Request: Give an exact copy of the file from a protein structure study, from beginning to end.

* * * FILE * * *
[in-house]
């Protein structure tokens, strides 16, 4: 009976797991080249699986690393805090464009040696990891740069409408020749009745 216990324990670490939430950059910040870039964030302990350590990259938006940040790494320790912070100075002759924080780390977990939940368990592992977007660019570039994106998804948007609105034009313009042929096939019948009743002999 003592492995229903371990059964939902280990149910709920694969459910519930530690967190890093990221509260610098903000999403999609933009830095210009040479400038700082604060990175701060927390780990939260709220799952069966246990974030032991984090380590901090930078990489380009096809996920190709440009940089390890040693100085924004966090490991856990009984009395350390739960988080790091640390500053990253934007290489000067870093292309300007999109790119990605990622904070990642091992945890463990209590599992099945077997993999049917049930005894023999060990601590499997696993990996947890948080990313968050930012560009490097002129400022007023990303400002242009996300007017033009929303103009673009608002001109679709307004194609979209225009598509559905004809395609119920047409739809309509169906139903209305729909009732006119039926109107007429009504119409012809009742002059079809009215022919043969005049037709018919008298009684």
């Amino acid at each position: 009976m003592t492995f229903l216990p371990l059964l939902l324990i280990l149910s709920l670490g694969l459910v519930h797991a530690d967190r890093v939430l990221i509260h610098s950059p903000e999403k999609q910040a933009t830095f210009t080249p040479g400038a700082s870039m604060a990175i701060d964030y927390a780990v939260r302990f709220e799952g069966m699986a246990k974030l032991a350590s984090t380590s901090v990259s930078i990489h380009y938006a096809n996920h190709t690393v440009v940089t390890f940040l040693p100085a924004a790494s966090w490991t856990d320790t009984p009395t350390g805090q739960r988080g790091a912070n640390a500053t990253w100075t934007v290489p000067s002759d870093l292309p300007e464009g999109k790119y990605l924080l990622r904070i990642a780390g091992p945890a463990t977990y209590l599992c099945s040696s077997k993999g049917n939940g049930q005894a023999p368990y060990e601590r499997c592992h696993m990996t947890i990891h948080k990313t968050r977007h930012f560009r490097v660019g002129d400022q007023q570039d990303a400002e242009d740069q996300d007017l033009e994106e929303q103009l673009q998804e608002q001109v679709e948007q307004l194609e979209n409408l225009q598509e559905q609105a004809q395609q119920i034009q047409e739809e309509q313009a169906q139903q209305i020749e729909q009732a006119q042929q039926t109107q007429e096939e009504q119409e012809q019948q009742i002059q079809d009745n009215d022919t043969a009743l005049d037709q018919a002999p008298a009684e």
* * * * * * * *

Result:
[in-house]
């Protein structure tokens, strides 16, 4: 009976797991080249699986690393805090464009040696990891740069409408020749009745 216990324990670490939430950059910040870039964030302990350590990259938006940040790494320790912070100075002759924080780390977990939940368990592992977007660019570039994106998804948007609105034009313009042929096939019948009743002999 003592492995229903371990059964939902280990149910709920694969459910519930530690967190890093990221509260610098903000999403999609933009830095210009040479400038700082604060990175701060927390780990939260709220799952069966246990974030032991984090380590901090930078990489380009096809996920190709440009940089390890040693100085924004966090490991856990009984009395350390739960988080790091640390500053990253934007290489000067870093292309300007999109790119990605990622904070990642091992945890463990209590599992099945077997993999049917049930005894023999060990601590499997696993990996947890948080990313968050930012560009490097002129400022007023990303400002242009996300007017033009929303103009673009608002001109679709307004194609979209225009598509559905004809395609119920047409739809309509169906139903209305729909009732006119039926109107007429009504119409012809009742002059079809009215022919043969005049037709018919008298009684």
């Amino acid at each position: 009976m003592t492995f229903l216990p371990l059964l939902l324990i280990l149910s709920l670490g694969l459910v519930h797991a530690d967190r890093v939430l990221i509260h610098s950059p903000e999403k999609q910040a933009t830095f210009t080249p040479g400038a700082s870039m604060a990175i701060d964030y927390a780990v939260r302990f709220e799952g069966m699986a246990k974030l032991a350590s984090t380590s901090v990259s930078i990489h380009y938006a096809n996920h190709t690393v440009v940089t390890f940040l040693p100085a924004a790494s966090w490991t856990d320790t009984p009395t350390g805090q739960r988080g790091a912070n640390a500053t990253w100075t934007v290489p000067s002759d870093l292309p300007e464009g999109k790119y990605l924080l990622r904070i990642a780390g091992p945890a463990t977990y209590l599992c099945s040696s077997k993999g049917n939940g049930q005894a023999p368990y060990e601590r499997c592992h696993m990996t947890i990891h948080k990313t968050r977007h930012f560009r490097v660019g002129d400022q007023q570039d990303a400002e242009d740069q996300d007017l033009e994106e929303q103009l673009q998804e608002q001109v679709e948007q307004l194609e979209n409408l225009q598509e559905q609105a004809q395609q119920i034009q047409e739809e309509q313009a169906q139903q209305i020749e729909q009732a006119q042929q039926t109107q007429e096939e009504q119409e012809q019948q009742i002059q079809d009745n009215d022919t043969a009743l005049d037709q018919a002999p008298a009684e």